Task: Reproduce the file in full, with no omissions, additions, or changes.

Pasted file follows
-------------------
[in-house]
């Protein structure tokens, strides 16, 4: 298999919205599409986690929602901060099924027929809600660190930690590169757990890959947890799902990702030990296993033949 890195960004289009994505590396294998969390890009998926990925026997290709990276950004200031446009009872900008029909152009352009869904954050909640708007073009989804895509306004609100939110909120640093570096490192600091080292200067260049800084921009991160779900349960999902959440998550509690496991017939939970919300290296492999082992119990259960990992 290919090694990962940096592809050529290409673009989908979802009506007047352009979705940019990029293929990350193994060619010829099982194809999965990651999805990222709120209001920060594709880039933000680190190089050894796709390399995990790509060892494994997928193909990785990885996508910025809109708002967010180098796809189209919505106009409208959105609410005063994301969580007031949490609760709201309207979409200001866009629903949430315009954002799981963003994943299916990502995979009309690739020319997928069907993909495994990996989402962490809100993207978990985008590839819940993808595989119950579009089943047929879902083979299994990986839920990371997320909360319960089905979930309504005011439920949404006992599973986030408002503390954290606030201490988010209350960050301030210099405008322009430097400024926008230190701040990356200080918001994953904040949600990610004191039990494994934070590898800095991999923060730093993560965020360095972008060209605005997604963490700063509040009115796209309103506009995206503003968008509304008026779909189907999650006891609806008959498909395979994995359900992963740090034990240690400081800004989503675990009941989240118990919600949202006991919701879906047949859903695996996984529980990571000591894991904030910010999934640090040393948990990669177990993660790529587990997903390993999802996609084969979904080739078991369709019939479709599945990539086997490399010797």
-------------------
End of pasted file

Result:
[in-house]
């Protein structure tokens, strides 16, 4: 298999919205599409986690929602901060099924027929809600660190930690590169757990890959947890799902990702030990296993033949 890195960004289009994505590396294998969390890009998926990925026997290709990276950004200031446009009872900008029909152009352009869904954050909640708007073009989804895509306004609100939110909120640093570096490192600091080292200067260049800084921009991160779900349960999902959440998550509690496991017939939970919300290296492999082992119990259960990992 290919090694990962940096592809050529290409673009989908979802009506007047352009979705940019990029293929990350193994060619010829099982194809999965990651999805990222709120209001920060594709880039933000680190190089050894796709390399995990790509060892494994997928193909990785990885996508910025809109708002967010180098796809189209919505106009409208959105609410005063994301969580007031949490609760709201309207979409200001866009629903949430315009954002799981963003994943299916990502995979009309690739020319997928069907993909495994990996989402962490809100993207978990985008590839819940993808595989119950579009089943047929879902083979299994990986839920990371997320909360319960089905979930309504005011439920949404006992599973986030408002503390954290606030201490988010209350960050301030210099405008322009430097400024926008230190701040990356200080918001994953904040949600990610004191039990494994934070590898800095991999923060730093993560965020360095972008060209605005997604963490700063509040009115796209309103506009995206503003968008509304008026779909189907999650006891609806008959498909395979994995359900992963740090034990240690400081800004989503675990009941989240118990919600949202006991919701879906047949859903695996996984529980990571000591894991904030910010999934640090040393948990990669177990993660790529587990997903390993999802996609084969979904080739078991369709019939479709599945990539086997490399010797």